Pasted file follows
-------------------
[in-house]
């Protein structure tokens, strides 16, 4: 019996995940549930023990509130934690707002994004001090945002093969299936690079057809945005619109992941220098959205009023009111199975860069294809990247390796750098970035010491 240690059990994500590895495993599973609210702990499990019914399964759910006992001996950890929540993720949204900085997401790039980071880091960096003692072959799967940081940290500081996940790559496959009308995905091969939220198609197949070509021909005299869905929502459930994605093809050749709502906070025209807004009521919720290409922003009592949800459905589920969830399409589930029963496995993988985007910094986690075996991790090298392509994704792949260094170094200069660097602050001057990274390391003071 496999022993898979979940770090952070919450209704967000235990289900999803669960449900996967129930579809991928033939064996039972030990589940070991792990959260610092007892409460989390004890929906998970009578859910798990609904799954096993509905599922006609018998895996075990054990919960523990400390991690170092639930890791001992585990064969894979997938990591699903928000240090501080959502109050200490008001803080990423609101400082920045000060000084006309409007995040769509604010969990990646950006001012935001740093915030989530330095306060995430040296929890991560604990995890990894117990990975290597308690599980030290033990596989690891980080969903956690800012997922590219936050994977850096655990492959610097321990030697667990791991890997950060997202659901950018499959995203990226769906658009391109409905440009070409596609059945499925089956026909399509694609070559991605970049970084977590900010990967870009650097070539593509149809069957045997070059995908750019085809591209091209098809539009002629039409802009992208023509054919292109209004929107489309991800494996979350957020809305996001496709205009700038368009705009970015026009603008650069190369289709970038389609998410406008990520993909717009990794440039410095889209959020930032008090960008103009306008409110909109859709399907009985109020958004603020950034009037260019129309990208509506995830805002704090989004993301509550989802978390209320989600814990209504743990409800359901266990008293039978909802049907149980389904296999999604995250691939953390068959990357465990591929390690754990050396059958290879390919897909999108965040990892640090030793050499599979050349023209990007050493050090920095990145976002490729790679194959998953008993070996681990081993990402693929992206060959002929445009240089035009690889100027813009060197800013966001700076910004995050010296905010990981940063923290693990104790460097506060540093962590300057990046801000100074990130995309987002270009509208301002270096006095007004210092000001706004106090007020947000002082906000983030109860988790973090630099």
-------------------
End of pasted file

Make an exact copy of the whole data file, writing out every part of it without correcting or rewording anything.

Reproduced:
[in-house]
């Protein structure tokens, strides 16, 4: 019996995940549930023990509130934690707002994004001090945002093969299936690079057809945005619109992941220098959205009023009111199975860069294809990247390796750098970035010491 240690059990994500590895495993599973609210702990499990019914399964759910006992001996950890929540993720949204900085997401790039980071880091960096003692072959799967940081940290500081996940790559496959009308995905091969939220198609197949070509021909005299869905929502459930994605093809050749709502906070025209807004009521919720290409922003009592949800459905589920969830399409589930029963496995993988985007910094986690075996991790090298392509994704792949260094170094200069660097602050001057990274390391003071 496999022993898979979940770090952070919450209704967000235990289900999803669960449900996967129930579809991928033939064996039972030990589940070991792990959260610092007892409460989390004890929906998970009578859910798990609904799954096993509905599922006609018998895996075990054990919960523990400390991690170092639930890791001992585990064969894979997938990591699903928000240090501080959502109050200490008001803080990423609101400082920045000060000084006309409007995040769509604010969990990646950006001012935001740093915030989530330095306060995430040296929890991560604990995890990894117990990975290597308690599980030290033990596989690891980080969903956690800012997922590219936050994977850096655990492959610097321990030697667990791991890997950060997202659901950018499959995203990226769906658009391109409905440009070409596609059945499925089956026909399509694609070559991605970049970084977590900010990967870009650097070539593509149809069957045997070059995908750019085809591209091209098809539009002629039409802009992208023509054919292109209004929107489309991800494996979350957020809305996001496709205009700038368009705009970015026009603008650069190369289709970038389609998410406008990520993909717009990794440039410095889209959020930032008090960008103009306008409110909109859709399907009985109020958004603020950034009037260019129309990208509506995830805002704090989004993301509550989802978390209320989600814990209504743990409800359901266990008293039978909802049907149980389904296999999604995250691939953390068959990357465990591929390690754990050396059958290879390919897909999108965040990892640090030793050499599979050349023209990007050493050090920095990145976002490729790679194959998953008993070996681990081993990402693929992206060959002929445009240089035009690889100027813009060197800013966001700076910004995050010296905010990981940063923290693990104790460097506060540093962590300057990046801000100074990130995309987002270009509208301002270096006095007004210092000001706004106090007020947000002082906000983030109860988790973090630099």